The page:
Sunday, March 30, 2008

What does Easter and other religious things have to do with my life?

Having passed Easter I spent some time thinking about the significance of this very special day. Jesus on a cross, buried, and risen again on the third day. Many people went to church yesterday as was evidenced by our packed out services including 348 at our Washington High School campus. Lots of people, some new clothes, and several or our pastors donned ties - not me though!

But what affect does that one hour service have to do with the rest of the 167 hours in a week? It's a sad statistic, but research has shown that it typically has little affect.

In an USA article titled "Has the 'notion of sin' been lost?" quotes Barna Research Group president David Kinnaman:

"They give intellectual assent to the story about Jesus rising on Easter Sunday: 75% say they believe the biblical account of Jesus' death and resurrection is literally true, not a story meant to illustrate a principle. But they don't have any personal application of this Monday through Saturday."

This is probably due to the fact that people today believe that everything is relevant, including the problem of sin in the world and what that means. Here is another quote from the same article:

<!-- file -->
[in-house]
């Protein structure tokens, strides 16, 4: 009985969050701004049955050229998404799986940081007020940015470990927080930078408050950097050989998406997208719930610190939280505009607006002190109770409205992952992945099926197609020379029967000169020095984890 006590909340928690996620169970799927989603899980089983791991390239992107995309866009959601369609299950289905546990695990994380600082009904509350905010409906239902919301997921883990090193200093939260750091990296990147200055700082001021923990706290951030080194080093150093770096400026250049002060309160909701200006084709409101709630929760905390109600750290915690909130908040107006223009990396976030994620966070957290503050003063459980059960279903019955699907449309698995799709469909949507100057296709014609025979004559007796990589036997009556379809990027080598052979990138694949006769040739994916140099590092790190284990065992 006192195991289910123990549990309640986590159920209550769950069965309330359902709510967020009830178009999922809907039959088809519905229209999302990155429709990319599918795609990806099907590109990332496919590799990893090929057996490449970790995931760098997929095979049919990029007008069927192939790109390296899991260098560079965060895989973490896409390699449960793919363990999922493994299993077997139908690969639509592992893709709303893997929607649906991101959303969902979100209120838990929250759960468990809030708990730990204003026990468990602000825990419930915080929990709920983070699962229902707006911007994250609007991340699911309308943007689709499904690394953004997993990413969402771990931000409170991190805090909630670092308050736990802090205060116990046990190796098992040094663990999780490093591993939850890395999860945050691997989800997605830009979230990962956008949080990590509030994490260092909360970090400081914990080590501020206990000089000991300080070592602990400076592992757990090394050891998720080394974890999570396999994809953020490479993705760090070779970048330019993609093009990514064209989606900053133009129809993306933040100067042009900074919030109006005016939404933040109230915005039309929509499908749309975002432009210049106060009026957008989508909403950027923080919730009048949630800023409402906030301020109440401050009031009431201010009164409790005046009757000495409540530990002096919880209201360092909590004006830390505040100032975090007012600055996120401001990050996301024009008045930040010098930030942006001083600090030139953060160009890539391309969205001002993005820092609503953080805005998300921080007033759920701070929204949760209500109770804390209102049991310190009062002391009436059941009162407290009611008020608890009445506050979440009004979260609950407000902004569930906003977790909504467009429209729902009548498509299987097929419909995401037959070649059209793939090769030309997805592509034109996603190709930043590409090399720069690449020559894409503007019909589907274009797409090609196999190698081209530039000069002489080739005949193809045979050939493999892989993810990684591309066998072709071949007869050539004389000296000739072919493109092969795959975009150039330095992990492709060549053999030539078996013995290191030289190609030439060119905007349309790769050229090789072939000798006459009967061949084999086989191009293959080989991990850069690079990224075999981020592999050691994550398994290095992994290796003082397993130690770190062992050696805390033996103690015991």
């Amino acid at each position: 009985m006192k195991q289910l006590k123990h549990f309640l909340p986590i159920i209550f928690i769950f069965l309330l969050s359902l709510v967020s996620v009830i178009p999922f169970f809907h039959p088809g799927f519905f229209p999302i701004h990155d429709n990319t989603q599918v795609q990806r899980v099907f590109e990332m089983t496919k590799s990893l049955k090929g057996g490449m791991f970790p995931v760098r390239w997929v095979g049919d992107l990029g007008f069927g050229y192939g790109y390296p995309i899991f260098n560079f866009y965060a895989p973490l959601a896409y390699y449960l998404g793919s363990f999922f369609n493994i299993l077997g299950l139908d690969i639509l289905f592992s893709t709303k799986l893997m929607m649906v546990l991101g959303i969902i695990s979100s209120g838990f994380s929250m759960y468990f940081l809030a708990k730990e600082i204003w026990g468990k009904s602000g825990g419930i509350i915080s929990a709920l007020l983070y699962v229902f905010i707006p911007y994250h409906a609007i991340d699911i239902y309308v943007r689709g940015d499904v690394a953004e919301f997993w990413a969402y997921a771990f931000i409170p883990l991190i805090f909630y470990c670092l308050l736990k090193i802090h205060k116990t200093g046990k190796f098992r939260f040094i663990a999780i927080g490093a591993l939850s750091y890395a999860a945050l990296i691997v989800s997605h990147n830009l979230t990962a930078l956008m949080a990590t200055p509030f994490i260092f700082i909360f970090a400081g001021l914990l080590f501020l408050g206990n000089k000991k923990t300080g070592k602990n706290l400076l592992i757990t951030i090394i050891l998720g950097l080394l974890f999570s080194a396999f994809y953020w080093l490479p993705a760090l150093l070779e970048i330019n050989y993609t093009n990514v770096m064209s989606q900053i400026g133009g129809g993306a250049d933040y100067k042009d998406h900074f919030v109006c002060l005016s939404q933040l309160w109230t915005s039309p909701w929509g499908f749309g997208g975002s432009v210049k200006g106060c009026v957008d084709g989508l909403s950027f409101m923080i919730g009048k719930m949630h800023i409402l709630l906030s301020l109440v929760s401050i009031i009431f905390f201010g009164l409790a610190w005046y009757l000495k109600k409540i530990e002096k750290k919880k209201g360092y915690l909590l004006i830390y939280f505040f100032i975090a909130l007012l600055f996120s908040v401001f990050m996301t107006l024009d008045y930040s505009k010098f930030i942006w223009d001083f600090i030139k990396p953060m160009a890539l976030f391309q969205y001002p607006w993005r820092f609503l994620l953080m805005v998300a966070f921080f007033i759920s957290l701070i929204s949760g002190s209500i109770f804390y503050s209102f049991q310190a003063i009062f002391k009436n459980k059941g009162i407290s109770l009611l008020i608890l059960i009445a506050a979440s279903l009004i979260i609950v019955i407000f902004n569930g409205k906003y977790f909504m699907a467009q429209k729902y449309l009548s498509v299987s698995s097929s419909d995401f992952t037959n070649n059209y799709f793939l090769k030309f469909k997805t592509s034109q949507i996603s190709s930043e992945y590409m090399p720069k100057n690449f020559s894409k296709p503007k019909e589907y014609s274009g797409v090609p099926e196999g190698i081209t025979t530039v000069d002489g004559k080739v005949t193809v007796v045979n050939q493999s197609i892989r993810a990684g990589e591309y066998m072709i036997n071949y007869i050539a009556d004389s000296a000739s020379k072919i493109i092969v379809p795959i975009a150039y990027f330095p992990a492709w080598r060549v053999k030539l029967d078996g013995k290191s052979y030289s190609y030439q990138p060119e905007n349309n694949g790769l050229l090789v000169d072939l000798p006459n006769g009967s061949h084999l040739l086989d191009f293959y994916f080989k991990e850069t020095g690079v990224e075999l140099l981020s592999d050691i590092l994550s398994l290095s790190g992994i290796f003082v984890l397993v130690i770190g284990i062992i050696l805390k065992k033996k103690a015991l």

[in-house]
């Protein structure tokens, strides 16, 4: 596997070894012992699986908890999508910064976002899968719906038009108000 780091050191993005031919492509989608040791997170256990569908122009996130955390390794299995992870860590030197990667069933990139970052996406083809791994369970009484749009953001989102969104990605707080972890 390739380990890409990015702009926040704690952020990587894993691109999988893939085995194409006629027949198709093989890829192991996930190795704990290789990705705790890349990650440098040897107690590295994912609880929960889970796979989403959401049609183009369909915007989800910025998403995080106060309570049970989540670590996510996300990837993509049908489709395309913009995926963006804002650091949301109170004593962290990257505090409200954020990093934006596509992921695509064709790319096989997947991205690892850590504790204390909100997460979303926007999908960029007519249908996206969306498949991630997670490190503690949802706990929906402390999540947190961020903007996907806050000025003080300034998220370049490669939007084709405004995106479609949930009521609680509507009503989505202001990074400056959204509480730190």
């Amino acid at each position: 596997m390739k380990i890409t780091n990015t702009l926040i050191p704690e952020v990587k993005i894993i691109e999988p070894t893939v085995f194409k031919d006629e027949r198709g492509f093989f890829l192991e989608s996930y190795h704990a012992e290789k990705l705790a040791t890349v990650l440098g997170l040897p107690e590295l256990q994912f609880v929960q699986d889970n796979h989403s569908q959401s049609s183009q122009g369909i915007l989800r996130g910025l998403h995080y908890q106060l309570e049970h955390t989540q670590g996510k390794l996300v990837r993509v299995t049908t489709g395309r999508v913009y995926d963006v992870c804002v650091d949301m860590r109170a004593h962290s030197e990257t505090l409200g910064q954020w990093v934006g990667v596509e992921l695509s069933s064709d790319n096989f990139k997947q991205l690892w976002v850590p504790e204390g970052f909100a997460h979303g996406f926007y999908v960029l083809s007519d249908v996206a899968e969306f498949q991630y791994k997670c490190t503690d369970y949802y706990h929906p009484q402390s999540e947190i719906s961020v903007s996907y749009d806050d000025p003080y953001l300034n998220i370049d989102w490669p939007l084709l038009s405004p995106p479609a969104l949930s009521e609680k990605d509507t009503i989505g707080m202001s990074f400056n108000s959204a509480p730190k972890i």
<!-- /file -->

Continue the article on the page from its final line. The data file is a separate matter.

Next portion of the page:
A new survey by Ellison Research in Phoenix finds 87% of U.S. adults believe in the existence of sin, which is defined as "something that is almost always considered wrong, particularly from a religious or moral perspective."

Topping the list are adultery (81%) and racism (74%).

But other sins no longer draw majority condemnation. Premarital sex? Only 45% call it sin. Gambling? Just 30% say it's sinful.

I hope that the death of God's one and only son Jesus has changed your life like it has mine. It gives me hope in this life and the life to come. He also supplies me with an owner's manual and road map for life called the Bible. I sure hope that my life will be one that reflects God's glory and not man's depravity. Tye out.

1 comment:

Anonymous said...

Very thought provoking post, Tye.
I have been asking this question for the last two weeks. In light of what you just posted, is repentance of sin a requirement of salvation? I would love to hear your thoughts on this. Thanks Tye, Joe Meyer